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Help with mesh analysis, please

  1. Oct 6, 2005 #1
    I need help with the following mesh problem. Doing the source conversion screws me up. I really need to get this problem correct and would like to check my answer with somebody who is more competant than myself at mesh analysis.
    Please help asap
    Thanks in advance
     

    Attached Files:

  2. jcsd
  3. Oct 6, 2005 #2
    re

    There is 4 loops, 2 with current sources and 1 with a voltage source, and one with I.

    Label each loop with I1, I2 and I3 with a clockwise direction. You know the current sources already establish the current in the loops.
     
  4. Oct 6, 2005 #3
    The way that the instructor has us solving these is to convert the current sources to voltage sources. Is that not neccesary? If not what are the equations? I do not know how to do it with the current sources. We have been told that they must be voltage sources.
    Thanks
     
  5. Oct 6, 2005 #4

    berkeman

    User Avatar

    Staff: Mentor

    I agree with waht. The circuit is presented with lots of current info, so I would stay with Ii as the middle vector. If your instructor wants you to go to the extra work of redrawing the circuit with voltage sources, then whatever.

    BTW, you've labeled the capacitor as 3 Ohms. Do you mean -j3 Ohms at the frequency of interest? (or I guess 3<-90 in the notation in the drawing)
     
  6. Oct 6, 2005 #5
    yes you are right it is 3<-90 or -j3. My instructor wants us to solve mesh for voltage sources so that is how I have to do it to get credit.
    The mesh equations I came up with after converting sources are.
    I the first curretn source 4a<0 is V1, the second current source is V2 and the voltage source is V3
    V1= 4A<0*j2=8V<90
    V2= 2A<45*4=8V<45
    V3= 3V<90
    Mesh equation
    (j2+4+2)I1 -(2)I2 = V1 - V2
    -(2)I1 + (2 - j3)I2 = V3

    (6+j2)I1 -(2)I2= 6.12V<157.5
    -(2)I1 +(2 - j3)I2 = 3V<90
    Simultaneous equation solved:
    I1= 1.41301<143.804
    I2= 1.44114<172.344

    I through the resistor=I1-I2
    (1.41301<143.804) - (1.44114<172.344) = .70405A<65.855
    Is this correct?
     
  7. Oct 6, 2005 #6
    re

    ok here it is, I2 should be -2<45 A.

    Converting to voltage sources is not the way to do meesh analysis but I showed you convert it anyway.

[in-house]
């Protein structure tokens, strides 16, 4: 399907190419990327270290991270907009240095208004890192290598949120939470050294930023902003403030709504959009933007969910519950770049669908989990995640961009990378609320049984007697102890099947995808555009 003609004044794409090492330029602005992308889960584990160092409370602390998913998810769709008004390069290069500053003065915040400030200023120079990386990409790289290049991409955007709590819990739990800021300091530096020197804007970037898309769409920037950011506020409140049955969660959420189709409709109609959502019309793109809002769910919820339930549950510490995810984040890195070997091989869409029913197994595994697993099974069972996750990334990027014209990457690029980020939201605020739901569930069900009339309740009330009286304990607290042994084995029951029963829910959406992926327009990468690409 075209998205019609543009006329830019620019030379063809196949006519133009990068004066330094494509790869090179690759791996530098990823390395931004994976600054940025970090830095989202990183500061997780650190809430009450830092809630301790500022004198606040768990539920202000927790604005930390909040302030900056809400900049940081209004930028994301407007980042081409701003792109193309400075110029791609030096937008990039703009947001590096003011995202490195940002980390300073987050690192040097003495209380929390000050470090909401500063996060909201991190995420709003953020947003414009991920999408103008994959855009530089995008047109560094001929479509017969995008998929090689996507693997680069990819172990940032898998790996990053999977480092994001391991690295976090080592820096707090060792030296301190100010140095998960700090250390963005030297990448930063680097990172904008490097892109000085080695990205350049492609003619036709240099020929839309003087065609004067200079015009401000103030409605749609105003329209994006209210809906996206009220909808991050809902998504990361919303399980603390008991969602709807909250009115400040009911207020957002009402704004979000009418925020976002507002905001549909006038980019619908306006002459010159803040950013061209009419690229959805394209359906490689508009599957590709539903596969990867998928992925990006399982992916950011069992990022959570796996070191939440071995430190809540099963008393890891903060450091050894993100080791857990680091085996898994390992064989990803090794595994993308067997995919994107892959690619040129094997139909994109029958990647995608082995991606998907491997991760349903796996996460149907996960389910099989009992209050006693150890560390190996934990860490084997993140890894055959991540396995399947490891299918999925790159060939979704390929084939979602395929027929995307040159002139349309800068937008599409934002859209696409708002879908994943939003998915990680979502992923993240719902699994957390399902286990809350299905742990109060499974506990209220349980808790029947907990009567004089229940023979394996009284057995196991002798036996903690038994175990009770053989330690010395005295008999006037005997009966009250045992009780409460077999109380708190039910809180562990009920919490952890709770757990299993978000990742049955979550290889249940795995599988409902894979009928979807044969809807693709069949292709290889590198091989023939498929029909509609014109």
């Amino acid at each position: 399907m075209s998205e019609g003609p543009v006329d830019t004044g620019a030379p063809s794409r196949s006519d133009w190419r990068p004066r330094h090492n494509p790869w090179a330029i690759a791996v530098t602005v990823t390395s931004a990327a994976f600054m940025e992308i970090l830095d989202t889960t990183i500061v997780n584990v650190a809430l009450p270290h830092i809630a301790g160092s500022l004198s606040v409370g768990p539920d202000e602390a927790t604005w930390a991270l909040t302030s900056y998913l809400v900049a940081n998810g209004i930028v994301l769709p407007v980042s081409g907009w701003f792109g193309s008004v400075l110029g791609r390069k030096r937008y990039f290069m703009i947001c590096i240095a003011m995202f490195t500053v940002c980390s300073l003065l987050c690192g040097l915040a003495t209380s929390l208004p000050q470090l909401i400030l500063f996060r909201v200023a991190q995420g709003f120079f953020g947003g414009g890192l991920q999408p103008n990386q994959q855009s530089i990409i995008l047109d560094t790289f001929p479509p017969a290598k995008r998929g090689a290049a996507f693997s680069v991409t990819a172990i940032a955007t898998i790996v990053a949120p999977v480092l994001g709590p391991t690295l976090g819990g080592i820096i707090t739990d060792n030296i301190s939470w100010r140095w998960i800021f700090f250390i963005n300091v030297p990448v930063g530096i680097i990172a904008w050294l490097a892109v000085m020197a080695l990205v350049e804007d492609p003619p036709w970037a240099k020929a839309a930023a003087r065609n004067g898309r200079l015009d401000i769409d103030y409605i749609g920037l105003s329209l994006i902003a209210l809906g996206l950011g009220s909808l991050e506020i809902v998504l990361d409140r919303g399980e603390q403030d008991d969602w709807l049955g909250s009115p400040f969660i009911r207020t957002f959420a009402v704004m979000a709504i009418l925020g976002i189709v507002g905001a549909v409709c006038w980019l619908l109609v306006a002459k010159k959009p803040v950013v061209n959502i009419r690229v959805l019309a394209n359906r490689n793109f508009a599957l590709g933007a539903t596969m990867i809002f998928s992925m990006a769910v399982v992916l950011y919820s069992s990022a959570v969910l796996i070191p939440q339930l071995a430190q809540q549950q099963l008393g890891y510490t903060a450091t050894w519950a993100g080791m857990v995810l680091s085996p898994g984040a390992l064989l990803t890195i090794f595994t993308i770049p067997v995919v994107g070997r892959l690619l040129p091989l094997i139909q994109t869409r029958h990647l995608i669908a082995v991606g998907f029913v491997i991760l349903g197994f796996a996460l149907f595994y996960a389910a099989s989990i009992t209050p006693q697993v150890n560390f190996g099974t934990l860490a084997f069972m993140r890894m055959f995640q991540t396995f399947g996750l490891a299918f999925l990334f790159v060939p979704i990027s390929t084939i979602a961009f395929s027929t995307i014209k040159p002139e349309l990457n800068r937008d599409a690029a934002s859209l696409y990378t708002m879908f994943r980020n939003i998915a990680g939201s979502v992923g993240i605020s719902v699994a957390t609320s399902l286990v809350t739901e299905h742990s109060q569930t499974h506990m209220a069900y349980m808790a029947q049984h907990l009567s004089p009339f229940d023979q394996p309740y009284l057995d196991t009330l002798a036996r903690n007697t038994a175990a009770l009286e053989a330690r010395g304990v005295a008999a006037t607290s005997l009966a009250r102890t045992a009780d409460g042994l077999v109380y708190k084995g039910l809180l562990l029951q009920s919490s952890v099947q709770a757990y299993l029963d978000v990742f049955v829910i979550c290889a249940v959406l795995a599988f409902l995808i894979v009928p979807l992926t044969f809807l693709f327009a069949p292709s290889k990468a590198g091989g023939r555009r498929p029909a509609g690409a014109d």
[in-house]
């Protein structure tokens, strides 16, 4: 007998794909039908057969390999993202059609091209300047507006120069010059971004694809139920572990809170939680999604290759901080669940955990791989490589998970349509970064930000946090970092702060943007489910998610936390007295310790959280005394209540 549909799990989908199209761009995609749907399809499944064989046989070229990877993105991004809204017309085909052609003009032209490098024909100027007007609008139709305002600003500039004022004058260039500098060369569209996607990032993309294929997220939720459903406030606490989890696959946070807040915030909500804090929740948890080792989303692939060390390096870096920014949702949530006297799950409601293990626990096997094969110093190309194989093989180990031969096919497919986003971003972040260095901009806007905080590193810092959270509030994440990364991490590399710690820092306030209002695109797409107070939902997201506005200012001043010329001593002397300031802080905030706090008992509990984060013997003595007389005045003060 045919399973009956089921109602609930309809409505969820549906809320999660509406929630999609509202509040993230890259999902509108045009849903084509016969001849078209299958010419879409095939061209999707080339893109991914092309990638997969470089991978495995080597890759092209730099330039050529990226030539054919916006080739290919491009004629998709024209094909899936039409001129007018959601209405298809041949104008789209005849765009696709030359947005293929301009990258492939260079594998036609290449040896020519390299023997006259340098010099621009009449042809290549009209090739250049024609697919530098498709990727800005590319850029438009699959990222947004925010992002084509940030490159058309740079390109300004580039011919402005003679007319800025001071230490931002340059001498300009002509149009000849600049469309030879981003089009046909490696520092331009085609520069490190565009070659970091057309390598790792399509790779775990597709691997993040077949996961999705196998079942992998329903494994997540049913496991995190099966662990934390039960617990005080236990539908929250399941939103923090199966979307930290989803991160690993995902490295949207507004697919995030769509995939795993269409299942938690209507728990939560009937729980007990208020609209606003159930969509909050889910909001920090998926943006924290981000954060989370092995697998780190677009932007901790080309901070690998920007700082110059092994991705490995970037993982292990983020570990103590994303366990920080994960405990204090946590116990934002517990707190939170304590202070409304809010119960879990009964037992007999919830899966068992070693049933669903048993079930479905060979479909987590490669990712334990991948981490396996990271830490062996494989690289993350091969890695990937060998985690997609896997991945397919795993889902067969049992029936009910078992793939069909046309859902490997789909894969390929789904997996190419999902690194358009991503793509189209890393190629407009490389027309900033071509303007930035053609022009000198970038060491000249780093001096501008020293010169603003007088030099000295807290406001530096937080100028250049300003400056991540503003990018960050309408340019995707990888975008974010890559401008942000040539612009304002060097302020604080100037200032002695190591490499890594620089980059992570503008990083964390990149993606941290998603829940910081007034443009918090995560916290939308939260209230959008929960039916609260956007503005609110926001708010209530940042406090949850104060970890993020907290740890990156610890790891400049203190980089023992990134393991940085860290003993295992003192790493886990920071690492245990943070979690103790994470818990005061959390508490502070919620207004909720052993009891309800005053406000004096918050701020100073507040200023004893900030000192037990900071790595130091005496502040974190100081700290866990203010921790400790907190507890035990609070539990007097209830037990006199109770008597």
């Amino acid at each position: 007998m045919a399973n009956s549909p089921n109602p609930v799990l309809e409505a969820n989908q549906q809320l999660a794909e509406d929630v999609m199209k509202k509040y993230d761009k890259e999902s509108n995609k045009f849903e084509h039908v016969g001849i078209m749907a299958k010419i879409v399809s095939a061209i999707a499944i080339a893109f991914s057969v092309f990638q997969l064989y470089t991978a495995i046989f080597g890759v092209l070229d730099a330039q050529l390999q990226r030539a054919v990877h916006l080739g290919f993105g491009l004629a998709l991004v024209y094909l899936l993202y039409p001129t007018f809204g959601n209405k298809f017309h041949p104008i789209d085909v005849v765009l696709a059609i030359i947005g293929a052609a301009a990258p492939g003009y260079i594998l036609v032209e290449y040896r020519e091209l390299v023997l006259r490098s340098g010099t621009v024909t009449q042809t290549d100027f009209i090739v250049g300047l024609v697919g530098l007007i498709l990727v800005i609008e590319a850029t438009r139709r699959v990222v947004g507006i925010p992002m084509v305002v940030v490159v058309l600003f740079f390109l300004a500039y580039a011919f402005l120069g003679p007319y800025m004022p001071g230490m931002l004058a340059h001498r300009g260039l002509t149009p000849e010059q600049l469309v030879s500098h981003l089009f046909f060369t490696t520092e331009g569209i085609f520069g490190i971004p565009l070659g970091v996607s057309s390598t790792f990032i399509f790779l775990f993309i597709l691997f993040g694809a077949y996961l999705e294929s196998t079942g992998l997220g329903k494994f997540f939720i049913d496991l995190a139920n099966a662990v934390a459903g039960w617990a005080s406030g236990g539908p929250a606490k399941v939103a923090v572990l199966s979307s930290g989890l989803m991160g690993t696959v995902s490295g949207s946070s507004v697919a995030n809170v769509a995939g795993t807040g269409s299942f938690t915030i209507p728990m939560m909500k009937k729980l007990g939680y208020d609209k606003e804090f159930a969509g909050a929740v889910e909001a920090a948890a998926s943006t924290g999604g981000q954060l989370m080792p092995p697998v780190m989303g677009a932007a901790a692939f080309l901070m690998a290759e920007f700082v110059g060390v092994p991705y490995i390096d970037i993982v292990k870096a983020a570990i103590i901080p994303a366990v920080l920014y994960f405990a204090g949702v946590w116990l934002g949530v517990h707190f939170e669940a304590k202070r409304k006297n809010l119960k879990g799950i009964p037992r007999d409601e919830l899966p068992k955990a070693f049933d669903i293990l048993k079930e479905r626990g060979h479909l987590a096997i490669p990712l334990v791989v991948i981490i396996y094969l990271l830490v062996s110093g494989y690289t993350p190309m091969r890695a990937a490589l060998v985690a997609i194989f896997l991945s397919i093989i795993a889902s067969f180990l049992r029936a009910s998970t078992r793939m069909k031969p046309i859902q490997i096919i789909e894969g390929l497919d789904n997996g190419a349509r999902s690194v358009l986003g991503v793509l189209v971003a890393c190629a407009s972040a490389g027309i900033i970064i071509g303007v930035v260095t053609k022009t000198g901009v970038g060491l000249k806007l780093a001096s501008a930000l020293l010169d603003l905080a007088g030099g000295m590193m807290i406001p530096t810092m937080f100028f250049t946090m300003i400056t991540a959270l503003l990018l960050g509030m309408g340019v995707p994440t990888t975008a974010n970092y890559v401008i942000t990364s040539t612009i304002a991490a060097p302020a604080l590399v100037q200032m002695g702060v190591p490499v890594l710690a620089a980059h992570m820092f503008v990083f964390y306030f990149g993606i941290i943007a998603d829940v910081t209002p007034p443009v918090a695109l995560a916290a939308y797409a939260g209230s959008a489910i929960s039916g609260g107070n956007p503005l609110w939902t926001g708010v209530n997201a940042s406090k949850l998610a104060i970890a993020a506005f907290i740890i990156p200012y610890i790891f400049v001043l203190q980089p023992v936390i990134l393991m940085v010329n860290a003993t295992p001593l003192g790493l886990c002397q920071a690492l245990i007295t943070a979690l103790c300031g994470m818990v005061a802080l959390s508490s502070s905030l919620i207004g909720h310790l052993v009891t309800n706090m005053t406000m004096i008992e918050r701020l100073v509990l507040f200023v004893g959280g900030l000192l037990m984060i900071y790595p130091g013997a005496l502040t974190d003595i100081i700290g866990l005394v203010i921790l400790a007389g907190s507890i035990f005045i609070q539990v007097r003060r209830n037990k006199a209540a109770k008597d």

Last edited: Apr 8, 2007
  8. Oct 6, 2005 #7
    Ok thanks for your help but now I am really connfused. I redrew the circuit after I converted the voltage sources to show the change. I have not seen the method you use that is not what any of the professors use for Mesh. I can almost make sense of what you are saying but I use the simultaneous equations function on my TI-86 to calculate the results. You way looks to me like it would require 4 simultaneous equations. I would rather do it the way the prof. wants to see it but I also want to know the easier way to do it also.
    Thanks
     
  9. Oct 7, 2005 #8
    ok so is it
    (4<0)I1 +(2<45)I2 +(2-j3)I3 -(2)I = 3<90 I3
    (j2)I1 -(4)I2 +2-j3)I3 +(6+j2)I = 0 I
    (4<0)I1 +(4)I2 +(3<90)I3 -(4)I = 2<45 I2
    (j2) +(2<45)I2 +(3<90)i3 -(j2)I =4<0 I1
     
  10. Oct 7, 2005 #9

    mezarashi

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    Homework Helper

    I agree with waht on the method to do Mesh Analysis. You establish "meshes" or currents around each loop; that is, you assume there are currents I, I1, I2, and I3 going around the loops as waht has drawn in his diagram. There are 4 unknowns. If you do a KVL around these loops, you will have 4 equations. 4 equations, 4 unknowns, question solved.
     
  11. Oct 7, 2005 #10
    re

    Yea, you have 4 equations with 4 unknowns, but you already know 2 variables I1 = 4<0 and I2 = -2<45 so the equation simplifies to 2 unkown variable I and I3


    I1 = 4<0
    I2 = -2<45

    I3*(2-3j) - I*(2) = 3<90

    I3*(2) - I*(6+2j) = (4<0 * 2j) + (-2<45 * 4)

    I don't have my calc, so maybe you could run the numbers.
     
  12. Oct 7, 2005 #11
    I1 = 4<0
    I2 = -2<45

    I3*(2-3j) - I*(2) = 3<90

    I3*(2) - I*(6+2j) = (4<0 * 2j) + (-2<45 * 4)

    Would the 3<90 not be -3<90 since the mesh currents are going clockwise which would be current flowing into the positive and out the negative making it -3<90?
     
  13. Oct 7, 2005 #12
    re

    yes it was

    I3*(2-3j) - I*(2) - 3<90 = 0

    hence, I3*(2-3j) - I*(2) = 3<90
     
  14. Oct 7, 2005 #13
    Ok so the result was:
    I3=.343<-128.5
    I=.944<-47.28
    I1=4<0
    I2=-2<45
    So since the two equations that were solved were not accounted for would I the =I+I1+(I2)-I3
    I=.944<-47.28 + 4<0 + (-2<45) - .343<-128.5
    =3.9<-28.135
    ?
     
  15. Oct 11, 2005 #14
    Solved

    Well I was able to solve the problem. I am not sure why our instructors insist on source conversion but I guess it makes it simpler since I do not understand otherwise. The correct matrix is as follows for source conversion.

    V1=4<0*j2=8<90
    V2=4<45*4=8<45

    (6+j2)I1 -(2)I2 I1 V1-V2
    (-2)I1 +(2-j3) I2 V3


    I=I1-I2=1.47<133

    I would be interested too see how to do it with the four loop equations if someone wants to write out the simultaneous equations and solve for I to see if it matches. According to the instructor my answer above is correct.
     
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